The crosspieces 24 might be connected to the stiles 22 in any suitable conventional way, whether removably, semi-permanently, or permanently. For example, a stile 22 might be passed through a hole in a crosspiece 24 and then tied into a knot larger than the hole below—and perhaps above—the crosspiece 24. Instead of a hole, the crosspiece 24 might include a notch that positively bites into the stile 22 and retains the stile 22 within. The stile 22 might be connected to the crosspiece 24 with hardware fasteners or adhesives. The stile 22 might be fused to or otherwise integrated with the crosspiece; for example, a rope or wire crosspiece 24 might be braided into a rope or wire stile 22.
Crosspieces 24 might be of various shapes. They might be elongate. They might be polygonal or polyhedral for example. Portions of a crosspiece 24 might extend radially outside a perimeter defined by the stiles 22.
In the subject embodiment, all of the crosspieces 24 function as both rungs 24 a and reinforcements 24 b, and in fact extend between all three of the first stile 22 a, the second stile 22 b and the third stile 22 c, to retain the stiles 22 in relative position and to provide a broad platform 24 c there between.
The ladder 20 further includes couplers 26 to couple the ladder 20 to a structure S to be traversed (not shown), for example a ship, or the ground G (not shown). Depending on the nature of the coupling desired—fixed, flexible, slideable, rotatable, permanent, temporary, safety, primary, secondary, redundant, etc.—the particulars of the coupler 26 will vary. A coupler might, for example, include a shackle, lug, eye, fastener, magnet, tie, clasp, grapple, adhesive, bushing, bearing, or the like.
The couplers may be stile-couplers 26 a or crosspiece-couplers 26 b. A stile-coupler26 a is adapted to couple an end or an intermediate section of a stile 22 to the structure S or the ground G. A crosspiece-coupler 26 b is adapted to couple a crosspiece 24 to the structure S.
(ii) Second Embodiment
(iii) Third Embodiment
(iv) Fourth Embodiment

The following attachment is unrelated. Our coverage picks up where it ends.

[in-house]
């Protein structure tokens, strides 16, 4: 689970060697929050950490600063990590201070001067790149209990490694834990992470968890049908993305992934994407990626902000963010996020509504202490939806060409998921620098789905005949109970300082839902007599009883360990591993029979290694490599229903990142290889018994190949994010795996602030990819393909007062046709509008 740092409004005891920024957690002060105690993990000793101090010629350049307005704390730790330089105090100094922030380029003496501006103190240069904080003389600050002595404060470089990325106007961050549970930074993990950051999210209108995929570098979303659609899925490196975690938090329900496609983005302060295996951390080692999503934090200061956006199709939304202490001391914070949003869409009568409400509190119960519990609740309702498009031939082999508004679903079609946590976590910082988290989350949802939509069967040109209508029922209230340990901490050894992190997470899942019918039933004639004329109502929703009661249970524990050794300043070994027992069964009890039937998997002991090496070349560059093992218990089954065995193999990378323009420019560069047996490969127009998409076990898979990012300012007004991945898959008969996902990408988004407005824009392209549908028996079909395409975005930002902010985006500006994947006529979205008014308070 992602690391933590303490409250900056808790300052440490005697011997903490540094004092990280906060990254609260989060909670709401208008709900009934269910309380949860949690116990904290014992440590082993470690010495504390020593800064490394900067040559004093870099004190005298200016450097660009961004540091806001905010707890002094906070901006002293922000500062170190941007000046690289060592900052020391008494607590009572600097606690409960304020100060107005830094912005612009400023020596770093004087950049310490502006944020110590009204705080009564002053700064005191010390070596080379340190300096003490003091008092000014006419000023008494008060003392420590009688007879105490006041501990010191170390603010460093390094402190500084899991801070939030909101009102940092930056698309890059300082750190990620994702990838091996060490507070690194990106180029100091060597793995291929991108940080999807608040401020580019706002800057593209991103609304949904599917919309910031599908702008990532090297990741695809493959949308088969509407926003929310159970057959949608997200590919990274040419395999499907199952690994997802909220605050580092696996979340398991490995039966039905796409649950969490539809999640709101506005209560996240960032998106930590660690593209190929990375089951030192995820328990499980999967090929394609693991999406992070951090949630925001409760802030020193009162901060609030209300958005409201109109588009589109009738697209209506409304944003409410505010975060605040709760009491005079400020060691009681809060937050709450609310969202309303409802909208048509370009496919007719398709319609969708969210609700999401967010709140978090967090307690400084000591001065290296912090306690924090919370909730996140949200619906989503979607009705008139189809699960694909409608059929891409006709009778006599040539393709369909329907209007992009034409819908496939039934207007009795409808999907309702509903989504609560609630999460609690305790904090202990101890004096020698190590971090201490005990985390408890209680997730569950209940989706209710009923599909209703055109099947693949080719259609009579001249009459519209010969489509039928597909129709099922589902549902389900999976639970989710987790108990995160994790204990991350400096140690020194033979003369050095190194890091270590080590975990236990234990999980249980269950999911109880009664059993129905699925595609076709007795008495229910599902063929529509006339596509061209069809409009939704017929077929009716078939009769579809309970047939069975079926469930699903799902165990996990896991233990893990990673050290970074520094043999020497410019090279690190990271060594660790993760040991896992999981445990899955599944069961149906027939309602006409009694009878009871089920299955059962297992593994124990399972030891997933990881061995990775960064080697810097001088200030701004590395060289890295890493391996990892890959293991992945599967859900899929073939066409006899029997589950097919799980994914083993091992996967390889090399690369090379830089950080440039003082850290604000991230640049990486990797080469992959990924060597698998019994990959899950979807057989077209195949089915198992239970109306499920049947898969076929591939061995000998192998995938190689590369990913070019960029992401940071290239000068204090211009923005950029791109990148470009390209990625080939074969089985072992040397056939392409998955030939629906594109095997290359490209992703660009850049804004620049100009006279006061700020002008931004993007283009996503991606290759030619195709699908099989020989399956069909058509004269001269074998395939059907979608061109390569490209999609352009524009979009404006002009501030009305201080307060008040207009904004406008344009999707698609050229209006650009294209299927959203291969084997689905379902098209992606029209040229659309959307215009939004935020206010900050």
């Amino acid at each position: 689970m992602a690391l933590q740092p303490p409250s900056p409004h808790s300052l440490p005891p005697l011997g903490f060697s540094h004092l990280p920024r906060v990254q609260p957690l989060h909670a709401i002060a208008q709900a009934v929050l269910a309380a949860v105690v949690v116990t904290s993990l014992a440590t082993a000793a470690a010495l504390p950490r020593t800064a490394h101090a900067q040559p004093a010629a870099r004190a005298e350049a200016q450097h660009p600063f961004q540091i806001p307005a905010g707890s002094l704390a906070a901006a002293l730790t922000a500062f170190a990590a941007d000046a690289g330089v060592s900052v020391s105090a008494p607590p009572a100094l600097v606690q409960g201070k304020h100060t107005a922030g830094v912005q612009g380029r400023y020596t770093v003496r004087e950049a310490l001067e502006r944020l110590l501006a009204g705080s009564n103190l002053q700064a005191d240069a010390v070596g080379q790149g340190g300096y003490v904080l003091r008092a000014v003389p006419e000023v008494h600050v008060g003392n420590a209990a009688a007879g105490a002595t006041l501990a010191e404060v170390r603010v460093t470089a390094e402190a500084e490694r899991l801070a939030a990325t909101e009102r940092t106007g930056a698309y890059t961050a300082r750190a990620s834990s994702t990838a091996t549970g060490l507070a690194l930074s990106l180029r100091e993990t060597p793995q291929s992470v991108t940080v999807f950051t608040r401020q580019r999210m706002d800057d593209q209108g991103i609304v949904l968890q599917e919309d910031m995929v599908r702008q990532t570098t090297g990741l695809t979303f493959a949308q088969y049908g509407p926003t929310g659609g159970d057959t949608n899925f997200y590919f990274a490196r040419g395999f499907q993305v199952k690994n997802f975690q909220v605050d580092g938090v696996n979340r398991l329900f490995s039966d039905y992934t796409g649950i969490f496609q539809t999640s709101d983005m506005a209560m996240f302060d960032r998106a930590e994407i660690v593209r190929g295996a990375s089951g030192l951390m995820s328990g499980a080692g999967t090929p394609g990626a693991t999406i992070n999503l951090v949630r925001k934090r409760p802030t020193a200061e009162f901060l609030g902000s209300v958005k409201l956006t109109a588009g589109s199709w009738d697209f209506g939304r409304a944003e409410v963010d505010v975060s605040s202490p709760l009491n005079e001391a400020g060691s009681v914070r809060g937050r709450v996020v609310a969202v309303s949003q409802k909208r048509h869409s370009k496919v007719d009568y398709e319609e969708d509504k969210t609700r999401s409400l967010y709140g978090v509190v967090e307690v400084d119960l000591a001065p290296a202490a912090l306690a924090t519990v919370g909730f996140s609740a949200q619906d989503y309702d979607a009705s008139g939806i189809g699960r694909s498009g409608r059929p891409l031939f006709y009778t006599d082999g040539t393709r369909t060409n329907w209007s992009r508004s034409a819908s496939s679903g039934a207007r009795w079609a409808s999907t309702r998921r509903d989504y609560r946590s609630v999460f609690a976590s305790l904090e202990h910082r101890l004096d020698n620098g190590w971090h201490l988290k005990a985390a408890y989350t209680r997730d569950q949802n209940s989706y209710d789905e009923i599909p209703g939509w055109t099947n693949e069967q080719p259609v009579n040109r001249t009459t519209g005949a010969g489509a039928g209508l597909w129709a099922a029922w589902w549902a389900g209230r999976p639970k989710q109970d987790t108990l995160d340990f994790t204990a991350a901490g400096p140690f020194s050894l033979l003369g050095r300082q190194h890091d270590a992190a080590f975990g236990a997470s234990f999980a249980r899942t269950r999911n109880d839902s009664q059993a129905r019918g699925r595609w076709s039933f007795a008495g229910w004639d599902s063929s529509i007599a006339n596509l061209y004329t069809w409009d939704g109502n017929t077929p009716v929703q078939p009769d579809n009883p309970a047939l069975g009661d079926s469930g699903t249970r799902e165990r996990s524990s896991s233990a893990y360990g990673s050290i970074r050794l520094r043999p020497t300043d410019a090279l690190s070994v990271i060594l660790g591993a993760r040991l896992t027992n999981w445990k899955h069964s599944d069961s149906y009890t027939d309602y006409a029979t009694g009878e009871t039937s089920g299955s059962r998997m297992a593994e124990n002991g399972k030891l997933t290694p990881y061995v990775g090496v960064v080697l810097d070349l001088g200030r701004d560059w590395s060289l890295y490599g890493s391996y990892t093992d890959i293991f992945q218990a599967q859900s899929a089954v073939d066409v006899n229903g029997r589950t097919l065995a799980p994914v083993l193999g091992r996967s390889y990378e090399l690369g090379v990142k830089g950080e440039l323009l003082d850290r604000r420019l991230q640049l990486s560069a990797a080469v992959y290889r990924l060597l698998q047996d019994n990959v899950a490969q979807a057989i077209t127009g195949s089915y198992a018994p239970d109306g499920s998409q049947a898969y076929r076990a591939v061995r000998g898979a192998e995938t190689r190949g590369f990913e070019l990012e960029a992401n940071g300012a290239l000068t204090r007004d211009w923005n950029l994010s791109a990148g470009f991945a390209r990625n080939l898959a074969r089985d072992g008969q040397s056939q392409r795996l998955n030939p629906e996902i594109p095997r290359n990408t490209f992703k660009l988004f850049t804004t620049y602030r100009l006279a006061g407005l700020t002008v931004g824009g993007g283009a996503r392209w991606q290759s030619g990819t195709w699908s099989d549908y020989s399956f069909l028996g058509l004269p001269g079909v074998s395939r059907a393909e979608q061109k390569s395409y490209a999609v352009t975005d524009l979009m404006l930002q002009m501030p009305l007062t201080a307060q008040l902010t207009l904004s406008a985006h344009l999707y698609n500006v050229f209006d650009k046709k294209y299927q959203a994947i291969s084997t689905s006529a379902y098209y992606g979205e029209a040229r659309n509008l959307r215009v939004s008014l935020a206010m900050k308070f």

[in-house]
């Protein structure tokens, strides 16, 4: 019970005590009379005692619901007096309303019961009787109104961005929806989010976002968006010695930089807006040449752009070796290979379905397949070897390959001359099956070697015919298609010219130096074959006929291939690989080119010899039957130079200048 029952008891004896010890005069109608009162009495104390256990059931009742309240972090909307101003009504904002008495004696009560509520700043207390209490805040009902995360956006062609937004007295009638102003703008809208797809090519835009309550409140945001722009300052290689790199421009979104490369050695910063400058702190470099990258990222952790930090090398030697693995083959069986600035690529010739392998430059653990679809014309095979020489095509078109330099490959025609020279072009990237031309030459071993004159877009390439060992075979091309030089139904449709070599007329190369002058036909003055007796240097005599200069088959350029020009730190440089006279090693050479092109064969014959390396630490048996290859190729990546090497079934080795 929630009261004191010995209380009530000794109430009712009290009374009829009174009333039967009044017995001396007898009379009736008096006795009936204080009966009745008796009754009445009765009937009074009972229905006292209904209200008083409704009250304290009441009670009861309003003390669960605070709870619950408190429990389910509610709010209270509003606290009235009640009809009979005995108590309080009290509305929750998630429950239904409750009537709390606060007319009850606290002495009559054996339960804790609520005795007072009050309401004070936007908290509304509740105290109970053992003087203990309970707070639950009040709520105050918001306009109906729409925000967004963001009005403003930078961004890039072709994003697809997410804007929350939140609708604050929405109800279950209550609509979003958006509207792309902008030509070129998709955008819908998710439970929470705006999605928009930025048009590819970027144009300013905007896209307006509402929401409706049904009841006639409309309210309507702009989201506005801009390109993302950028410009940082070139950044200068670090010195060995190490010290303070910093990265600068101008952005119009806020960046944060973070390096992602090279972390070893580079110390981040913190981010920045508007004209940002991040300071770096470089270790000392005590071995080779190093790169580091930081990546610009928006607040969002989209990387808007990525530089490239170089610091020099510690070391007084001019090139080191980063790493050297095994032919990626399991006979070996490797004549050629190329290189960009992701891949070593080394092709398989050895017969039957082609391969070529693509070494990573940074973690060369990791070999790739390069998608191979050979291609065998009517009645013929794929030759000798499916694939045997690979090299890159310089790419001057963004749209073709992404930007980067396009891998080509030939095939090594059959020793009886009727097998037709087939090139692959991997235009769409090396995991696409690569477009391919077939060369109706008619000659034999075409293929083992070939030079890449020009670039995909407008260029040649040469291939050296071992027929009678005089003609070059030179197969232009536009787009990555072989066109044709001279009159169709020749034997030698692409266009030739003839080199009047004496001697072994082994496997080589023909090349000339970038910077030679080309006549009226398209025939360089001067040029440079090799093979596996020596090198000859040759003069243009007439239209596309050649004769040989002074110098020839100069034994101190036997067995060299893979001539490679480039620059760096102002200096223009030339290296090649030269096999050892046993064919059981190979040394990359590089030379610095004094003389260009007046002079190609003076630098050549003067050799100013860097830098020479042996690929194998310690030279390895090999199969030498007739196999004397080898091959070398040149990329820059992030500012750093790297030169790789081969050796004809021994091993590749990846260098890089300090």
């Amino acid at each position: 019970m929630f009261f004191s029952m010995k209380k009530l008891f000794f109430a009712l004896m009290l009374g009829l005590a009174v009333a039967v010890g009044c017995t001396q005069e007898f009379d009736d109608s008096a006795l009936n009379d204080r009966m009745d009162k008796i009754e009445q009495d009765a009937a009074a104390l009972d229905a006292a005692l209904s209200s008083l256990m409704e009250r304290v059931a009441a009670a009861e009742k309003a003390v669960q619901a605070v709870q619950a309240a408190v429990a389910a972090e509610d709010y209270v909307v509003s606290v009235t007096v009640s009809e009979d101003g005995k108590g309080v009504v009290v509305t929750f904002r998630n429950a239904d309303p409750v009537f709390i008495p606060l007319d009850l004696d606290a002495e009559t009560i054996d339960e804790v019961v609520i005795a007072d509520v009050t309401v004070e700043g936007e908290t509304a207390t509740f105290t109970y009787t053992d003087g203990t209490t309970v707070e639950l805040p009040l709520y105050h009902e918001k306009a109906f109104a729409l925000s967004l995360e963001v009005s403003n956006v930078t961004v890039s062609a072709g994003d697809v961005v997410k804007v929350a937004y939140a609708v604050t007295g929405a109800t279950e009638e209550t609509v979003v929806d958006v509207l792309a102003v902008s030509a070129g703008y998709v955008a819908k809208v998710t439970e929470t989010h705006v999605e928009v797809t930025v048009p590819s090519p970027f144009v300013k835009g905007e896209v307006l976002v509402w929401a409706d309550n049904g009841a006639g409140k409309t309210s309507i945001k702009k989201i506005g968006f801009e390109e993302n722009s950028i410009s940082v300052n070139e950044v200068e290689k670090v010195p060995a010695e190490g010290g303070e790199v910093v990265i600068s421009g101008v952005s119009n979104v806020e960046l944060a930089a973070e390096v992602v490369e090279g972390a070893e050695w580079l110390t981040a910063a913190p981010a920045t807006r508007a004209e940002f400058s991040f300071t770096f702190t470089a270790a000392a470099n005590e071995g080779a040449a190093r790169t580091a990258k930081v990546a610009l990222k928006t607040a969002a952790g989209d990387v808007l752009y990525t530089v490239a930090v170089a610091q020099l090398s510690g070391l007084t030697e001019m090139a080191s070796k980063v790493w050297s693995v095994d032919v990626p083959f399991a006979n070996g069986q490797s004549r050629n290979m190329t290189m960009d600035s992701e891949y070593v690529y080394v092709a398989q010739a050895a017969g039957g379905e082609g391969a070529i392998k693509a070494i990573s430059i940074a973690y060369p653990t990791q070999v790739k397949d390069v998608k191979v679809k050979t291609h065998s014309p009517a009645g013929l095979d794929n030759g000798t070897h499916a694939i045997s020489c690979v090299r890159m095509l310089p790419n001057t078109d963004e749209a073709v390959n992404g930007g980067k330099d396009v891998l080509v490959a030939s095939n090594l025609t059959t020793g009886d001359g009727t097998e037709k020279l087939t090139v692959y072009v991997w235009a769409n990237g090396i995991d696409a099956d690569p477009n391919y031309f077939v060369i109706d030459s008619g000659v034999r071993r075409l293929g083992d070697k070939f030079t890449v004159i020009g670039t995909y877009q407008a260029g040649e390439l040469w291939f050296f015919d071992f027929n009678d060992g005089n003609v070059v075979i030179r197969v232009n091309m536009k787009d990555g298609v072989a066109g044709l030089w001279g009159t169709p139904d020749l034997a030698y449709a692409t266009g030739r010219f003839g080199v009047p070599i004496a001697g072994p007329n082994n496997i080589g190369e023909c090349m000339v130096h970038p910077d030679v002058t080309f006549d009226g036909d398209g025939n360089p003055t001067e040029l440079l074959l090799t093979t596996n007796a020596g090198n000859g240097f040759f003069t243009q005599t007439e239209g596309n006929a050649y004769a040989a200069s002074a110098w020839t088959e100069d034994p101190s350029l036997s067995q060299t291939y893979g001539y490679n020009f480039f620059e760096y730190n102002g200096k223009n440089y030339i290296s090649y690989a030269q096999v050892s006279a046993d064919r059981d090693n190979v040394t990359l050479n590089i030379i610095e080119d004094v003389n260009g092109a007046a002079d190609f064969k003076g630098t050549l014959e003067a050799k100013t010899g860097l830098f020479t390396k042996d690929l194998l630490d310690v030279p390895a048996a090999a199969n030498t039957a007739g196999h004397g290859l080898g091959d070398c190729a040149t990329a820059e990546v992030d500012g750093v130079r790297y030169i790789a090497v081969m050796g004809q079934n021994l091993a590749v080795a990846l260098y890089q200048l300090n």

(v) Fifth Embodiment
(vi) Sixth Embodiment
(vii) Seventh Embodiment
(viii) Eighth Embodiment
(ix) Ninth Embodiment
(b) Operation of Specific Embodiments
With reference now to
The ladder 20 may be created by arranging more than two stiles 22 substantially in parallel but not all of them coplanar, having regard to their respective longitudinal axes. Adjacent stiles 22 may then be connected with crosspieces 24, for example in any of the forms or arrangements described above, at least some of the crosspieces 24 functioning as reinforcements 24 b to urge at least some of the stiles 22 into a particular relative arrangement.
The crosspieces 24 may be so connected either removably, semi-permanently, or permanently. Depending on the nature of this connection, the ladder 20 may be furled as a fully-assembled whole for convenient storage and transportation to a job site or else the stiles 22 can be furled and the crosspieces bundled or stacked, for convenient storage and transportation but subsequent assembly at a job site.
In use, the ladder 20 may be connected with couplers 26 to a structure S to be traversed. In this regard, the stiles 22 would typically be so coupled, but at least some of the crosspieces 24 might also be coupled to further resist movement. For further support, some of the stiles 22 might be coupled to the ground G.
A user would generally grasp one stile 22 and step on the crosspieces 24 extending from that stile 22, using such crosspieces 24 as rungs 24 a. Where the crosspieces form a platform 24 c or support a pocket 28, the user might rest a payload either to pause in his traverse or to provide a storage or work surface.
Once the ladder 20 is no longer needed, the couplers 26 can be disengaged from the structure S and the ground G, and the ladder 20 furled, after perhaps being disassembled, for convenient storage until its next use
(c) Description Summary
Thus, it will be seen from the foregoing embodiments and examples that there has been described a way to provide a flexible ladder 20 for traversing a structure S that addresses problems common with pilot ladders.
While specific embodiments of the invention have been described and illustrated, such embodiments should be considered illustrative of the invention only and not as limiting the invention as construed in accordance with the accompanying claims. In particular, all quantities described have been determined empirically and those skilled in the art might well expect a wide range of values surrounding those described to provide similarly beneficial results.
It will be understood by those skilled in the art that various changes, modifications and substitutions can be made to the foregoing embodiments without departing from the principle and scope of the invention expressed in the claims made herein. For example, although in many of the embodiments the crosspieces 24 have been arranged in a generally triangular configuration, other configurations could be equally well or better adapted for various applications.
While the invention has been described as having particular application for shipping and evacuation, those skilled in the art will recognize it has wider application.